It’s under debate (mostly because there is no hard science in this area), but people say that anywhere from January 17th to January 27th is the most depressing day of the year. This is largely based on Northern Hemisphere’s suicide rates and other data associated with depression. You probably agree if you’ve ever felt that sinking slipping away of November, the rock bottom of January… and don’t get me started about the frustration of March – when it’s supposed to be SPRING already, goddammit!
Having grown up in Richmond, VA, and after spending extended periods (and winters) in northern Germany, Cleveland, and Vienna, I eventually drew a correlation. My longest, hardest periods of depression always coincided with darkness. It wasn’t as much the cold as it was the darkness, but the cold (and wind) certainly did not help either.
I’ve always been intrigued by what it is about winter that makes me so tired and sad and lethargic. How it works, why it’s so bad, and when to expect the sadness to arrive and then leave me alone. Of course, this is because I want to believe that if I know the how, why, and when, then I’ll magically be equipped with the tools and know-how to put it in a box and lock it away somewhere where it can’t hurt me anymore. Unfortunately, that’s not how these things work.
However, once I took that very important step of recognizing the pattern and acknowledging the problem, by age 23 I had developed an arsenal of tools for how to stave off some of my symptoms.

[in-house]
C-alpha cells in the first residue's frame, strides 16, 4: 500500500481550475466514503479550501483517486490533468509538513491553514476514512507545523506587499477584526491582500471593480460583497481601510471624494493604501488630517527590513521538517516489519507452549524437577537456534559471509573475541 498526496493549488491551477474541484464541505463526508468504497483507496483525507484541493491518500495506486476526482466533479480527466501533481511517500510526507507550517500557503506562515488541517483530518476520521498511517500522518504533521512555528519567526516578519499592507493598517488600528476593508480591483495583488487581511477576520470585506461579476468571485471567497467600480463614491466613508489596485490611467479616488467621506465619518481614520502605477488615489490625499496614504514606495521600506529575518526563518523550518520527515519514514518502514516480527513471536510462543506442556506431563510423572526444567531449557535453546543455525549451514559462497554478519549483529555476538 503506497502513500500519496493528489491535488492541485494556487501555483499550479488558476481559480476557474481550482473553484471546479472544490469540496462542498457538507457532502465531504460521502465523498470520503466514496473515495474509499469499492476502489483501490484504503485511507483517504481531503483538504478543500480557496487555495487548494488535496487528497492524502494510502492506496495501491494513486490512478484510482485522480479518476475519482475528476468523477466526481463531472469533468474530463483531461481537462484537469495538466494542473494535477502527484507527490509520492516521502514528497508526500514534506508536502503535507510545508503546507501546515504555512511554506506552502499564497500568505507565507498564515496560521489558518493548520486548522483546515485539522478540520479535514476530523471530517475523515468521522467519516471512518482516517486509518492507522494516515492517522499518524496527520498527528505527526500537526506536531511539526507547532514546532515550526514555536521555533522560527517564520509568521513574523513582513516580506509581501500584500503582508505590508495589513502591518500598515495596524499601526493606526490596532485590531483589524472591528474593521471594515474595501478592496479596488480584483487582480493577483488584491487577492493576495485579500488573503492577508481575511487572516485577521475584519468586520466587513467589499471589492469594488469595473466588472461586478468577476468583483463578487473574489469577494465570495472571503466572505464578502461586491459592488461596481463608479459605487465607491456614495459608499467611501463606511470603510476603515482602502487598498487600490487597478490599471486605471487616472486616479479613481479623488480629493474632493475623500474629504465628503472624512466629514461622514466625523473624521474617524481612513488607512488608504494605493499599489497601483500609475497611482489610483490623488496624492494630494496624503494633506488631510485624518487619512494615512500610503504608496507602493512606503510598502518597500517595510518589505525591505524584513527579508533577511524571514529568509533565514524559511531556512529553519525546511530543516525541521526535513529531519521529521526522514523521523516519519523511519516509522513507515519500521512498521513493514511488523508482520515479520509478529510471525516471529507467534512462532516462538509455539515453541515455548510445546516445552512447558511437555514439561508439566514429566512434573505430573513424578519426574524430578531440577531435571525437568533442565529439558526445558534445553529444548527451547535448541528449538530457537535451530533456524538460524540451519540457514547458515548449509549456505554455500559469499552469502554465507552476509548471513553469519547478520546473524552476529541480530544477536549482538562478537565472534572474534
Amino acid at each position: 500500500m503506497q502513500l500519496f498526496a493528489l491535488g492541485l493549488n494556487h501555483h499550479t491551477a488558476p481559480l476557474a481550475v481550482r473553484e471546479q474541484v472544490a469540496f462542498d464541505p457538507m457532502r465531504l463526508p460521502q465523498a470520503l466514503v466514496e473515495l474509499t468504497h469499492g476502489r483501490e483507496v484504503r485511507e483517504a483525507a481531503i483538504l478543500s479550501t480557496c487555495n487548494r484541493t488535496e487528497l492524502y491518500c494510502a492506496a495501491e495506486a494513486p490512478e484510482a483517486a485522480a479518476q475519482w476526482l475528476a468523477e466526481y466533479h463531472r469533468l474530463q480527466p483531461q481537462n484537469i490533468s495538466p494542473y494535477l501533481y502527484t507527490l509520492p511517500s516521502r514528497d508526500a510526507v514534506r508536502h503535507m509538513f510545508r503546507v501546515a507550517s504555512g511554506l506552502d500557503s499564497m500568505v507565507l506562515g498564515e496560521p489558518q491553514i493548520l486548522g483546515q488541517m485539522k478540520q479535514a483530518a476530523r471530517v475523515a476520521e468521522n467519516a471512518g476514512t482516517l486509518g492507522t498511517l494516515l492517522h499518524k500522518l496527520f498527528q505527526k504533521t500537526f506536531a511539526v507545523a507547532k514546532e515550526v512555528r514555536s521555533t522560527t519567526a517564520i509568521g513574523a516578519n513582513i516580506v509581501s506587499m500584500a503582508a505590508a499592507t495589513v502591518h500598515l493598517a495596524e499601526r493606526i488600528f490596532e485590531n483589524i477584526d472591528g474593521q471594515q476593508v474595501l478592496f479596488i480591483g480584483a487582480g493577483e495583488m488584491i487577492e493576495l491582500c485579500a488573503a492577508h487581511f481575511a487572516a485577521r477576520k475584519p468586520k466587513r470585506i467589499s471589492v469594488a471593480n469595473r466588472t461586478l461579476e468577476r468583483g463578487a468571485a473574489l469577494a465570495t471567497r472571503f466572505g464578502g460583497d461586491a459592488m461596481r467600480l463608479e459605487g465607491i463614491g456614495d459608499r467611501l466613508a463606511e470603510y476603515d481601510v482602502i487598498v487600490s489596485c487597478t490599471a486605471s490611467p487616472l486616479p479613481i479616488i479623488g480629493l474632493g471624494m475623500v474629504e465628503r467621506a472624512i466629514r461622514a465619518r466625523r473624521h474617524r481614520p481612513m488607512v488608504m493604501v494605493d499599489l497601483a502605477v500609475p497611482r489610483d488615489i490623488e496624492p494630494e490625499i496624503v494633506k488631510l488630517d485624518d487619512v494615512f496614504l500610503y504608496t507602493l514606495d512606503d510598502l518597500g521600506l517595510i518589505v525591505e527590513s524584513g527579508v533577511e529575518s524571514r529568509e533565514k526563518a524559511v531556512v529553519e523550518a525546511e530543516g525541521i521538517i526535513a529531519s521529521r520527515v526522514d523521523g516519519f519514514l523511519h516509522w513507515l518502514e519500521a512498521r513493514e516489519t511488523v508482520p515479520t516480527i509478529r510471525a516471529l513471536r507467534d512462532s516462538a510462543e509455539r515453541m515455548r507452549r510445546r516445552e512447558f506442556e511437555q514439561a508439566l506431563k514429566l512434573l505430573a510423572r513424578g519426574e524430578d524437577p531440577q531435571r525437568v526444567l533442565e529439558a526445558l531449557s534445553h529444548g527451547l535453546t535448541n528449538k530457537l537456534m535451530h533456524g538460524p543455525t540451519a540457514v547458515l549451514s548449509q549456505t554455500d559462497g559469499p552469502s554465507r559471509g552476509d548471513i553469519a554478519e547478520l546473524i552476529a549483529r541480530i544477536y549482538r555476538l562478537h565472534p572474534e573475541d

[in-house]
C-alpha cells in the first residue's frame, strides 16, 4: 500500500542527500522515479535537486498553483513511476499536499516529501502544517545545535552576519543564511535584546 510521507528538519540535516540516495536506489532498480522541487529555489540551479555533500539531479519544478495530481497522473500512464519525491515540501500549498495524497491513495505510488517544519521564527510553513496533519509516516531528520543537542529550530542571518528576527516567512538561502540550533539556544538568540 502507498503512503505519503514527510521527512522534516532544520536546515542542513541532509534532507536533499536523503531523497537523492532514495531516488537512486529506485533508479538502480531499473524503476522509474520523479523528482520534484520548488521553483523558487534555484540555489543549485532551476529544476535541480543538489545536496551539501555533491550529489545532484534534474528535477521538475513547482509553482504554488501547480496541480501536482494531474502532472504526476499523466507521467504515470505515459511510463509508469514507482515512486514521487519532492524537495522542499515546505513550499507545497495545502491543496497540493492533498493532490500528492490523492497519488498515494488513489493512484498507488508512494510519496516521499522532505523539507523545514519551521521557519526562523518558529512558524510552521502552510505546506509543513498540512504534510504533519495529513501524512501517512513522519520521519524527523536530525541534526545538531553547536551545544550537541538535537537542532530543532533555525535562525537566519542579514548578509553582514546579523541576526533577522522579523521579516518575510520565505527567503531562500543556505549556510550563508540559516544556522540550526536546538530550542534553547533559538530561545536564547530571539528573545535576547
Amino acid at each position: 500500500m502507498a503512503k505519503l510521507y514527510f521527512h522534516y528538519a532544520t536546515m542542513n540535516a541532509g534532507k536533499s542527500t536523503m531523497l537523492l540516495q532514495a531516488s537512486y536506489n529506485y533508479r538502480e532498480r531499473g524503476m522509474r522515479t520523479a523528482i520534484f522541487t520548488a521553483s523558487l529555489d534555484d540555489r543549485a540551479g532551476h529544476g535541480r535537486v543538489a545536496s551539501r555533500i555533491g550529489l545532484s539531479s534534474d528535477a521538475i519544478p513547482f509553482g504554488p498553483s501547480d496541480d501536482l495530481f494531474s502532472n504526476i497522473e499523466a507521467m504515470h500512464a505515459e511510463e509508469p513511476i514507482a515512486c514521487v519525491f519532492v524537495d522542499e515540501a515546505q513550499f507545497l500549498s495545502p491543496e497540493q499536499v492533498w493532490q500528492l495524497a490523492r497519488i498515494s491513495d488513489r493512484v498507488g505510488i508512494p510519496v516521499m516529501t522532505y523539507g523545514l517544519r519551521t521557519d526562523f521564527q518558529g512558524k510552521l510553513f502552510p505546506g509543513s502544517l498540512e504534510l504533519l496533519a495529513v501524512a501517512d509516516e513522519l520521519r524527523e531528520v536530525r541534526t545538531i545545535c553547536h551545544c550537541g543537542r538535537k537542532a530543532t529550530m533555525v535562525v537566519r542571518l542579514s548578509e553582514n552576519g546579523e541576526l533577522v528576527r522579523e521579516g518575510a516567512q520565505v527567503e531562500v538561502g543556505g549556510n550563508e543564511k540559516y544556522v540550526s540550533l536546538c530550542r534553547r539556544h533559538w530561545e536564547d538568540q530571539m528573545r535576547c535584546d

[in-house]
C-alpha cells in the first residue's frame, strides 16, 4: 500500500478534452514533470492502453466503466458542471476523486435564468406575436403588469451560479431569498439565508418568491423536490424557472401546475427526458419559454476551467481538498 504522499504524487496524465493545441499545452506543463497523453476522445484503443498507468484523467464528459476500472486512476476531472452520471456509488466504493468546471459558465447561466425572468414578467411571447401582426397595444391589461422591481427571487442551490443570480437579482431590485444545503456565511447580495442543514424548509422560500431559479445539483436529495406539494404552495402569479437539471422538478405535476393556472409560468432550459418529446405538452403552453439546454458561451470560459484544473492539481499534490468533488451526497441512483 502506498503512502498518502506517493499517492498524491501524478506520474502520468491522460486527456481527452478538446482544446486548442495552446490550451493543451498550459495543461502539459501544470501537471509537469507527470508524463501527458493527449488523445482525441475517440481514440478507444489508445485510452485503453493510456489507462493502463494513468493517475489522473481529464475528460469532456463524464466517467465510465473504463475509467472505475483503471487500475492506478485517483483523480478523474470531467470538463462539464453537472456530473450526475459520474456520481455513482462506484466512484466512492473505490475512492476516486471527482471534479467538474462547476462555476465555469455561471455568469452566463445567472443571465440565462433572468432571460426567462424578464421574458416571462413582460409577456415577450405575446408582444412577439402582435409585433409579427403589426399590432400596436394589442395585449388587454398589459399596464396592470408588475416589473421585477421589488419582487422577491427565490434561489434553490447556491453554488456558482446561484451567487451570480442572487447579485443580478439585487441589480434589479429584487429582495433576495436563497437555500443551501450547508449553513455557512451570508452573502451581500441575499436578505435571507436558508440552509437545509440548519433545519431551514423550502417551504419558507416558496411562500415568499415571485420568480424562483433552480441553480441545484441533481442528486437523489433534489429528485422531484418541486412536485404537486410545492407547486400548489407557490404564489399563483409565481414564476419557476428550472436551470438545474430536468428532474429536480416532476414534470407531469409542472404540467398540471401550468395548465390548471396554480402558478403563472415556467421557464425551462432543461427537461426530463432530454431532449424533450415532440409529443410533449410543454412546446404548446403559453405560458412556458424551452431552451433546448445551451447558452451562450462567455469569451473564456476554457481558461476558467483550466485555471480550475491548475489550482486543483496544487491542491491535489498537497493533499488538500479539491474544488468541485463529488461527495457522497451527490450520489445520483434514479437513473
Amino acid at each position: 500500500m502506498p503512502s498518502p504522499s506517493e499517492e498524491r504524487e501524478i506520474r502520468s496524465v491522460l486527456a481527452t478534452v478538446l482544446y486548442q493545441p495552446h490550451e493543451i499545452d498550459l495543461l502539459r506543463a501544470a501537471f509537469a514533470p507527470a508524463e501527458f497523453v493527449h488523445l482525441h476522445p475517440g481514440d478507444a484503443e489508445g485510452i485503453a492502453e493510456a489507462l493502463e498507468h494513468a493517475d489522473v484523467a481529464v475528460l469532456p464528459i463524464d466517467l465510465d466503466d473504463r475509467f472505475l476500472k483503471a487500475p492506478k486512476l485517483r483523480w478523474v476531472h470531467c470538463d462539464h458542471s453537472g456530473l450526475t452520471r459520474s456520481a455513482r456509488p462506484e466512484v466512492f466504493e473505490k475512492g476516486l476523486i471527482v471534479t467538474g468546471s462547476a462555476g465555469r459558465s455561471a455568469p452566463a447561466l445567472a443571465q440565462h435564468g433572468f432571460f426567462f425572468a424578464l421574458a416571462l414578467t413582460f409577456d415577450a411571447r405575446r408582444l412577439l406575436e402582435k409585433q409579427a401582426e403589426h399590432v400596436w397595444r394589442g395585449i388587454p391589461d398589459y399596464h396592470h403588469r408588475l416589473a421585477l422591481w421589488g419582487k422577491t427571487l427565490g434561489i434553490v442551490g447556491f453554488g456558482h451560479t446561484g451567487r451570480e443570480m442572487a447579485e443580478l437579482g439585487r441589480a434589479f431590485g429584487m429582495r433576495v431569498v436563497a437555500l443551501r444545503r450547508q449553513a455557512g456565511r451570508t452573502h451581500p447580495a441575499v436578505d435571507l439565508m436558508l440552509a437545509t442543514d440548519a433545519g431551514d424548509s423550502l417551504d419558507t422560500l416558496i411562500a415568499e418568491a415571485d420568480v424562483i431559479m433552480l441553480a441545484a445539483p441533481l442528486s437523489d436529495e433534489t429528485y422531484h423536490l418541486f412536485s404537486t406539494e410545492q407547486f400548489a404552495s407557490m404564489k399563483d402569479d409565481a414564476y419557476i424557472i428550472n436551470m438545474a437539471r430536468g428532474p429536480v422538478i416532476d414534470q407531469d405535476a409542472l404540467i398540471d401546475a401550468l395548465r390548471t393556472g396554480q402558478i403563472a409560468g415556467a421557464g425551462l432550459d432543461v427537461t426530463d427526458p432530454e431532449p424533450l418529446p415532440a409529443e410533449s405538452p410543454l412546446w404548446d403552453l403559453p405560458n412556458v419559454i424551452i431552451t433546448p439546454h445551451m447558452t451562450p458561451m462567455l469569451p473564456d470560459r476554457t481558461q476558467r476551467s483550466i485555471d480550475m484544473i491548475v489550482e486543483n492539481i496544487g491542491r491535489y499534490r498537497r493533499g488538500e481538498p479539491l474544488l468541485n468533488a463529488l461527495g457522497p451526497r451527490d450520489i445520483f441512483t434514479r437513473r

- SLEEP! Our bodies are demanding it, so put down the coffee and go to bed early. I chose this topic for my guest post on Tina Muir’s blog last summer, but I find it even more difficult to restrict my caffeine intake in the winter. If you’re like I was and can’t imagine parting with that hot morning beverage, maybe you can try replacing it with Cocoa Elite (for 10% off, use code Esther-0001).
- Dawn simulators do amazing things. It turns out I’m just plain bad at transitions. I don’t do well going from cold to hot, asleep to awake, summer to winter, etc. I got this baby for the first time 7 years ago in Vienna (home of the darkest, most overcast winter I’ve ever survived) and it was a lifesaver, but I’m sure newer models are just as good if not better!